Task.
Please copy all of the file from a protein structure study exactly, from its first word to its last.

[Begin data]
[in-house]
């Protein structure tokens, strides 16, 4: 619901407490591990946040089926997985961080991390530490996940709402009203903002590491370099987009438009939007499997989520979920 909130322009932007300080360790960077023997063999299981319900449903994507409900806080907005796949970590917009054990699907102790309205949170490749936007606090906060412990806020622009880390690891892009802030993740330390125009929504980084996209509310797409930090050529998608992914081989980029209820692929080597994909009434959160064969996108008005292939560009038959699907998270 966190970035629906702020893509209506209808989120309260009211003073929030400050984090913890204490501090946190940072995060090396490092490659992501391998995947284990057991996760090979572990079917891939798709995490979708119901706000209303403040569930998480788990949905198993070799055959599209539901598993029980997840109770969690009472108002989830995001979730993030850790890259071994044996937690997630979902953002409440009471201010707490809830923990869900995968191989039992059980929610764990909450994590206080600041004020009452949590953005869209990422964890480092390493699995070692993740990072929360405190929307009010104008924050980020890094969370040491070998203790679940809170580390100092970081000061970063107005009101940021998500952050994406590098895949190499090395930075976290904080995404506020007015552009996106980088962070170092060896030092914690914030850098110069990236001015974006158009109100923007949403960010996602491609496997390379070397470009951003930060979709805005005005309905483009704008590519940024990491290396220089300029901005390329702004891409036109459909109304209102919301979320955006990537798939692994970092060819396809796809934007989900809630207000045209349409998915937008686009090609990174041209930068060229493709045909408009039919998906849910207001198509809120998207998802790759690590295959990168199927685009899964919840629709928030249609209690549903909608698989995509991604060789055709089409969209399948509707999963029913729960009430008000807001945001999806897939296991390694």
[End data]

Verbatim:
[in-house]
């Protein structure tokens, strides 16, 4: 619901407490591990946040089926997985961080991390530490996940709402009203903002590491370099987009438009939007499997989520979920 909130322009932007300080360790960077023997063999299981319900449903994507409900806080907005796949970590917009054990699907102790309205949170490749936007606090906060412990806020622009880390690891892009802030993740330390125009929504980084996209509310797409930090050529998608992914081989980029209820692929080597994909009434959160064969996108008005292939560009038959699907998270 966190970035629906702020893509209506209808989120309260009211003073929030400050984090913890204490501090946190940072995060090396490092490659992501391998995947284990057991996760090979572990079917891939798709995490979708119901706000209303403040569930998480788990949905198993070799055959599209539901598993029980997840109770969690009472108002989830995001979730993030850790890259071994044996937690997630979902953002409440009471201010707490809830923990869900995968191989039992059980929610764990909450994590206080600041004020009452949590953005869209990422964890480092390493699995070692993740990072929360405190929307009010104008924050980020890094969370040491070998203790679940809170580390100092970081000061970063107005009101940021998500952050994406590098895949190499090395930075976290904080995404506020007015552009996106980088962070170092060896030092914690914030850098110069990236001015974006158009109100923007949403960010996602491609496997390379070397470009951003930060979709805005005005309905483009704008590519940024990491290396220089300029901005390329702004891409036109459909109304209102919301979320955006990537798939692994970092060819396809796809934007989900809630207000045209349409998915937008686009090609990174041209930068060229493709045909408009039919998906849910207001198509809120998207998802790759690590295959990168199927685009899964919840629709928030249609209690549903909608698989995509991604060789055709089409969209399948509707999963029913729960009430008000807001945001999806897939296991390694």